Kaizen tends to fall into the Eastern model for improvement; smaller changes are made on a regular basis and over time they may provide a business with many benefits. People can perform tasks more easily, feel empowered that they can make changes themselves, and find real ways to help the business. One of the reasons small changes can be beneficial is they tend to be low cost and fairly easy to implement. If for some reason a change doesn't work out, not much harm has been done because few resources went into the change in the first place.
Kaizen benefits organizations for many reasons. Some of these benefits are:
- Smoother, more effective processes
- Cleaner, safer workspaces
- Higher quality products and/or services
- Lower costs
- Improved employee morale and engagement
- Better customer service
Respect for People
In kaizen, all workers must feel respected so that they are comfortable making suggestions for process improvements. This means management must believe workers are capable of making changes. People know their own jobs better than anyone else does, so they often have insights about possible improvements that people not doing the job on a daily basis won't have. It's important to note that when people are asked to look for possible improvements as part of kaizen, they shouldn't just be asked to look for cost savings. Some improvements may not result in direct cost savings, but they could make a process run smoother or make the work environment better for the people in it.
People should look for improvements that will make their work function better, and in turn, these improvements may help the company and its customers. People should also be encouraged to test out ideas themselves and make changes as needed. Employees might choose to consult a co-worker or supervisor first, or if the idea is small enough, an employee might go ahead and implement the idea to see how it goes (depending on the policies of the workplace - some facilities prefer that employees always consult a supervisor before trying out an idea). In general, workplaces that use kaizen trust people to try things out and don't always rely on management to make every decision.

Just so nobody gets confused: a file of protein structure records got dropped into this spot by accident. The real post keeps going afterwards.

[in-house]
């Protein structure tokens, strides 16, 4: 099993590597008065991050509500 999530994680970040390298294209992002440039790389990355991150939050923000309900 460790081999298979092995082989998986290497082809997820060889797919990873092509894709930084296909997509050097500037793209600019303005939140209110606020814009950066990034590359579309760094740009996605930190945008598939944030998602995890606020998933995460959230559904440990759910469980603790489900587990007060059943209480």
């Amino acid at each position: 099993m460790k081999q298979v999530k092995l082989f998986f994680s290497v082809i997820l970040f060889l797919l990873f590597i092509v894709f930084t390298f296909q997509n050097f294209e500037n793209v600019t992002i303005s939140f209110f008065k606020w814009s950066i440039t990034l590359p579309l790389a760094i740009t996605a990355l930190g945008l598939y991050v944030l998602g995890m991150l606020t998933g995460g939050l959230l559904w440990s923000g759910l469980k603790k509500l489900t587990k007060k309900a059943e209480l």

Role of Management
Management plays a critical role in kaizen's success and should:
- Looking for ways to improve their own work
- Help maintain and improve standards
- Provide goals or targets for improvement
- Support actions with evidence
Every workplace is unique and the strategies that help one facility improve may not work in another. Management's job is to support people while strategies are tested out and provide general guidance about where the organization is going. When standards change, management should make sure everyone is aware of the changes and verify that the changes are documented. Whenever management decides to implement a change, showing data to support it helps facilitate buy-in from others in the organization because people don't feel like management makes decisions on a whim. Employees can see that changes are made purposefully in order to further the goals of the organization.
Tools of Kaizen
Kaizen aims to raise efficiency and productivity, but it does so by promoting a healthy working environment for employees. This, in turn, creates an organized and creative work environment that enriches the company, employees, and the services rendered to the consumer. Kaizen works in a cycle that it requires cooperation in all departments, and may even extend to suppliers.